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Spring 2008, vol 6 no 1


My Struggles with Renku - Frank Williams

The first renku that I took an active part in was around 1997; the second was in 2002. My early attempts were undertaken with very little or no idea of the mechanics of a structured renku but they were fun. I knew there would be a moon/blossoms and some seasonal verses but they were dispersed throughout the renku in a rather haphazard manner.

About a year later, I was invited through a mutual haiku friend and renku enthusiast to take part in a structured Shisan renku with John Carley as Sabaki. John’s enthusiasm for the genre can only be described as contagious, even evangelical; from then on I was a convert and have never looked back. I’m not sure if it’s possible for me to learn everything about renku in a lifetime as ideas change, and new interpretations are considered. My struggle with renku is also the struggle for it to find an authentic non-Japanese voice in whatever language it is written in; and for a lot of people this is difficult.

The first difficulty, do we use Japanese or local kigo? There are many Renku players who advocate the use of Japanese saijiki exclusively and this is all well and good. My problem is that as an Englishman things that happen seasonally to me are different from let’s say someone in Australia or China. Therefore, my first decision was to use local kigo; however, also keeping my third eye on the Japanese model for guidance.

Without discussing the occidental understandings of the jo, ha and kyu movements, which would take too long here, the only other verses that I personally find awkward are the love verses. It seems to me that it’s the section of the renku that is the most difficult to get right. In traditional renku there is the “call for love” and the sequence of verses culminating in the “end of love”. So I thought, why not put the love verses into chronological order? The sequence would evolve as follows: (a) start of love: young; (b) midlife love; (c) love in old age; and finally (d) the end of love. Below are a few examples of this sort of progression.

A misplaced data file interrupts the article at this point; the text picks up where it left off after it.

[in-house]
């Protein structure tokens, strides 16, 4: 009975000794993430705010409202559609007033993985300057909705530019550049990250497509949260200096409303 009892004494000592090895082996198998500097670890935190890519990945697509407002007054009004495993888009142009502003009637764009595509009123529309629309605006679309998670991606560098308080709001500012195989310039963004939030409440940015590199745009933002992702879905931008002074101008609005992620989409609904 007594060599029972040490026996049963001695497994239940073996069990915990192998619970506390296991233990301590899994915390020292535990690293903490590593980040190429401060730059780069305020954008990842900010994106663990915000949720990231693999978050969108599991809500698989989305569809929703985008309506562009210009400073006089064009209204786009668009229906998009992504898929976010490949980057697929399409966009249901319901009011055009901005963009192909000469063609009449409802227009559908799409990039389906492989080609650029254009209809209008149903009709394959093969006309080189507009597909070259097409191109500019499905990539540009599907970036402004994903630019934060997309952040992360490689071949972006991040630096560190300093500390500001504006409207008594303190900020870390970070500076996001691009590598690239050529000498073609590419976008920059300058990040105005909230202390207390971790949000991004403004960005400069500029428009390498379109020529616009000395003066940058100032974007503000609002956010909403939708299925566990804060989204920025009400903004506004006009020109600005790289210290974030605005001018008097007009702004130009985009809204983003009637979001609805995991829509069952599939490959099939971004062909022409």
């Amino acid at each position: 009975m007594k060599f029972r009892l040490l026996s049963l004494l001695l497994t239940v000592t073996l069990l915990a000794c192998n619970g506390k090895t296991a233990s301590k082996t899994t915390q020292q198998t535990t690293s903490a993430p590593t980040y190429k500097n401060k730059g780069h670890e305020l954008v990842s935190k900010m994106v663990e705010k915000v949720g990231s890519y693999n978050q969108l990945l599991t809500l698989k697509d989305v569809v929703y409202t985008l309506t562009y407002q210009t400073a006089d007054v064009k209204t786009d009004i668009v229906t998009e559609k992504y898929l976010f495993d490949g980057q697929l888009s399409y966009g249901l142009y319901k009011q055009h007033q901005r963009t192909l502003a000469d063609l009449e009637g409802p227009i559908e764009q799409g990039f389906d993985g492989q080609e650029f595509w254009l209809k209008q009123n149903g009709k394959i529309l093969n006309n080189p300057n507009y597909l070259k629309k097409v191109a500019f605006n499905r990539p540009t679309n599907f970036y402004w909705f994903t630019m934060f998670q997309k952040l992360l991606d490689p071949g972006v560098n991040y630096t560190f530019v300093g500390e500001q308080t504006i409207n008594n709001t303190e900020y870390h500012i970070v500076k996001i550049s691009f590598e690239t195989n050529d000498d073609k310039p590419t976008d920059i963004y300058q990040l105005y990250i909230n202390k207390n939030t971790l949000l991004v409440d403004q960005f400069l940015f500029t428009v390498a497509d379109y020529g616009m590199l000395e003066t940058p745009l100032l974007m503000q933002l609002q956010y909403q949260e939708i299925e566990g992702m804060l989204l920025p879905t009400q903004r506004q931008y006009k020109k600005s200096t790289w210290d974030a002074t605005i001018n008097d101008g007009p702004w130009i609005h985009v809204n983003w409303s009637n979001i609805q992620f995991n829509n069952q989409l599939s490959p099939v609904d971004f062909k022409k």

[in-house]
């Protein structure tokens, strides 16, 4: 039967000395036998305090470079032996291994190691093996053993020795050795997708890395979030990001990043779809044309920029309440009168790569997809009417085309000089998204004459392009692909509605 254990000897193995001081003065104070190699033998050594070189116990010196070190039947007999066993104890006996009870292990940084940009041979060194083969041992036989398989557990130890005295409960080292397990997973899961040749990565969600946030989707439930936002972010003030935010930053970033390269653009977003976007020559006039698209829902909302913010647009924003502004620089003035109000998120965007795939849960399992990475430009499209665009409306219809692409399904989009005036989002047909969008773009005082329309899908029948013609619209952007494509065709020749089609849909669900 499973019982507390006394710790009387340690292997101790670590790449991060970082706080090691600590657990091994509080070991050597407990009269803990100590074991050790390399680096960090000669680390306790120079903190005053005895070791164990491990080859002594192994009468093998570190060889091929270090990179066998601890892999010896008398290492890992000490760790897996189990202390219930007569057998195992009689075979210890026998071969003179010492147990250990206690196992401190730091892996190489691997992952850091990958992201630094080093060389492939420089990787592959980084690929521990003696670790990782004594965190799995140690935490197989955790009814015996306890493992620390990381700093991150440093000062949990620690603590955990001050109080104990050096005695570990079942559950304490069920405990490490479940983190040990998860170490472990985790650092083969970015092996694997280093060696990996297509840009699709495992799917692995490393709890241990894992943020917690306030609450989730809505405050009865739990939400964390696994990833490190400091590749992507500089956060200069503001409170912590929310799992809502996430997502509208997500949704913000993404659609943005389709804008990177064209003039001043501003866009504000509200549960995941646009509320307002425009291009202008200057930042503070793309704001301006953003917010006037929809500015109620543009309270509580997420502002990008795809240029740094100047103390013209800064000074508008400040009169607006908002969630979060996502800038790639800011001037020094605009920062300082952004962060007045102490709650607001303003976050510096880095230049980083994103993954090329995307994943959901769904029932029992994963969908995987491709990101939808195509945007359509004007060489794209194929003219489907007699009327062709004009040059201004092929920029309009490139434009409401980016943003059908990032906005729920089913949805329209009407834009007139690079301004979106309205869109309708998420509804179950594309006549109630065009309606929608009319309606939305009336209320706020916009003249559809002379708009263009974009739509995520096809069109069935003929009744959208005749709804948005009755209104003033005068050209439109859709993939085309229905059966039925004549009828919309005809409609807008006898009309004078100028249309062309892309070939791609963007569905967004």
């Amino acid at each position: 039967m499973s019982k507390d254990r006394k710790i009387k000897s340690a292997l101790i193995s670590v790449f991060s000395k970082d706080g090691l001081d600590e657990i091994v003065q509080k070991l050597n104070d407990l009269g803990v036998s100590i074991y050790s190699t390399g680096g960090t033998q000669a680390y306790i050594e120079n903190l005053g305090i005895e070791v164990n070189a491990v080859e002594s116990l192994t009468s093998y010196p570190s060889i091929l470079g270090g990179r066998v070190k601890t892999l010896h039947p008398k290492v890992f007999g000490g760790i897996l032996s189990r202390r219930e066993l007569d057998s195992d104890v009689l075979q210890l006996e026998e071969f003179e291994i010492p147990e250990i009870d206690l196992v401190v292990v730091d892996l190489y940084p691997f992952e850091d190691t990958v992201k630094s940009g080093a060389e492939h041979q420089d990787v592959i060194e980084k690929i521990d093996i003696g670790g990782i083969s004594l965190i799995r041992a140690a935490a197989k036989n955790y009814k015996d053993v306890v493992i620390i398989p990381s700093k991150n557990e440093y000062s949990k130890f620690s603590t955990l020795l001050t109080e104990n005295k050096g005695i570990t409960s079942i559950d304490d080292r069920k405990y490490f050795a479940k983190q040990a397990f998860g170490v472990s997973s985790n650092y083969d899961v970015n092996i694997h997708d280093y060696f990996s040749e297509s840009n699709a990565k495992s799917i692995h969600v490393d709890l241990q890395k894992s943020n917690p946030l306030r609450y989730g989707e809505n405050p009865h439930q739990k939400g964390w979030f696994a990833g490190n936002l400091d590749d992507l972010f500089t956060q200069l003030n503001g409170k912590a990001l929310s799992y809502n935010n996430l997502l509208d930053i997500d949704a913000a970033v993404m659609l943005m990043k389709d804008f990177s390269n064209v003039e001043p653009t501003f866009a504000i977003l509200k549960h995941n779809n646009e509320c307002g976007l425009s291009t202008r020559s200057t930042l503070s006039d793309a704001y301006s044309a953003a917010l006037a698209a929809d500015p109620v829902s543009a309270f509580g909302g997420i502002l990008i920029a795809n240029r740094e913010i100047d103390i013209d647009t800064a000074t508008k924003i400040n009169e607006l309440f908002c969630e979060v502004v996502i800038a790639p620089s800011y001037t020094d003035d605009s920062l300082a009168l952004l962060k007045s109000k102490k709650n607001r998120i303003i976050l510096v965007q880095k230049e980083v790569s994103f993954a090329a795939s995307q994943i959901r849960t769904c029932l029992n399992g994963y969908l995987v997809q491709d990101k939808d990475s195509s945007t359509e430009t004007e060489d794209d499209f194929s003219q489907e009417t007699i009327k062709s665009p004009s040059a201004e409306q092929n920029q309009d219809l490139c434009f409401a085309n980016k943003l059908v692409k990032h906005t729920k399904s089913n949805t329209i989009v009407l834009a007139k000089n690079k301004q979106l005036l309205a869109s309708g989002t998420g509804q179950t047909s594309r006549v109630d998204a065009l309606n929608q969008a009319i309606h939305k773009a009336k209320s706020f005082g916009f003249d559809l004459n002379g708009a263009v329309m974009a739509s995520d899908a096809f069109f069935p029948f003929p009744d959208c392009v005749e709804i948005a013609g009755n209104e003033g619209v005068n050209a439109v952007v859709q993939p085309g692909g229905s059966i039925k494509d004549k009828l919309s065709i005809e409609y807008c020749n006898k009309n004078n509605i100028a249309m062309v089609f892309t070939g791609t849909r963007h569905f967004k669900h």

In From the Cold – A Triparshva renku

an arm slipped around her
on the rollercoaster

Andrew Shimield/ non-season/love/young

your phone voice
grows more distant
with every business trip

Norman Darlington/ non-season/love/midlife

our wedding photos
digitally coloured

Frank Williams/ non-season/love in old age

how black this world
now that we meet
only in my dreams

Norman Darlington/ non-season/end of love


A Ripple Of Shadows – A Nijuin renku

will she still kiss me
with that zit on my nose
Andrew Shimield/ non-season/love/young

after the snip
being told just
how brave he is

Frank Williams/ non-season/love/midlife

* * *

every Sunday morning,
who’s getting up
to make the tea

Andrew Shimield/ non-season/love in old age

last night in a dream
she spoke to Ernest

Frank Williams/non-season/end of love


The examples shown in my opinion work well; however, I’m not suggesting that this way of producing love verses should replace or is any better than the traditional way. All I would say is that it’s an alternative way of doing things, and this can only be to the good. And above all, keep an open mind.



A Ripple Of Shadows appeared in Lynx XXII.1 - February 2007

In From the Cold appeared in Blithe Spirit, Volume 17 #2 (Journal of the British Haiku Society) - June 2007


Frank Williams


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